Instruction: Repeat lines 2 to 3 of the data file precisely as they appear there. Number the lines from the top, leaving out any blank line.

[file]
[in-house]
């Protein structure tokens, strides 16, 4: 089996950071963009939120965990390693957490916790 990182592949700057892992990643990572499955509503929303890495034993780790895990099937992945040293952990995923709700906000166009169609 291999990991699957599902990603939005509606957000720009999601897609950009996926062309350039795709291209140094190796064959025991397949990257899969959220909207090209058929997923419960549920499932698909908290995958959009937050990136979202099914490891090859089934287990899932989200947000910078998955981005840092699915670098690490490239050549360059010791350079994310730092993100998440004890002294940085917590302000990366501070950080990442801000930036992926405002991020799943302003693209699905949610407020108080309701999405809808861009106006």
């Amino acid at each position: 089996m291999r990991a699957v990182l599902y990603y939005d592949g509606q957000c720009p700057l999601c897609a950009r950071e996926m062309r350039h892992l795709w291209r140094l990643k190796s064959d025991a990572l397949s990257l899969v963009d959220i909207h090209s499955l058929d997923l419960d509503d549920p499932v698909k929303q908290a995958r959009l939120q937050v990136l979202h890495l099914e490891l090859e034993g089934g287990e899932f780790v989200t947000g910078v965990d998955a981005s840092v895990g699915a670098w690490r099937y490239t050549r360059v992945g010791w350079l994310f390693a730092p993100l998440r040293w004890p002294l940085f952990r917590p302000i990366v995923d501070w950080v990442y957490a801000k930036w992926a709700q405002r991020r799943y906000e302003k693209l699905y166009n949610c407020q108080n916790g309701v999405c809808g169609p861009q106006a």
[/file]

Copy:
């Protein structure tokens, strides 16, 4: 089996950071963009939120965990390693957490916790 990182592949700057892992990643990572499955509503929303890495034993780790895990099937992945040293952990995923709700906000166009169609 291999990991699957599902990603939005509606957000720009999601897609950009996926062309350039795709291209140094190796064959025991397949990257899969959220909207090209058929997923419960549920499932698909908290995958959009937050990136979202099914490891090859089934287990899932989200947000910078998955981005840092699915670098690490490239050549360059010791350079994310730092993100998440004890002294940085917590302000990366501070950080990442801000930036992926405002991020799943302003693209699905949610407020108080309701999405809808861009106006």
């Amino acid at each position: 089996m291999r990991a699957v990182l599902y990603y939005d592949g509606q957000c720009p700057l999601c897609a950009r950071e996926m062309r350039h892992l795709w291209r140094l990643k190796s064959d025991a990572l397949s990257l899969v963009d959220i909207h090209s499955l058929d997923l419960d509503d549920p499932v698909k929303q908290a995958r959009l939120q937050v990136l979202h890495l099914e490891l090859e034993g089934g287990e899932f780790v989200t947000g910078v965990d998955a981005s840092v895990g699915a670098w690490r099937y490239t050549r360059v992945g010791w350079l994310f390693a730092p993100l998440r040293w004890p002294l940085f952990r917590p302000i990366v995923d501070w950080v990442y957490a801000k930036w992926a709700q405002r991020r799943y906000e302003k693209l699905y166009n949610c407020q108080n916790g309701v999405c809808g169609p861009q106006a």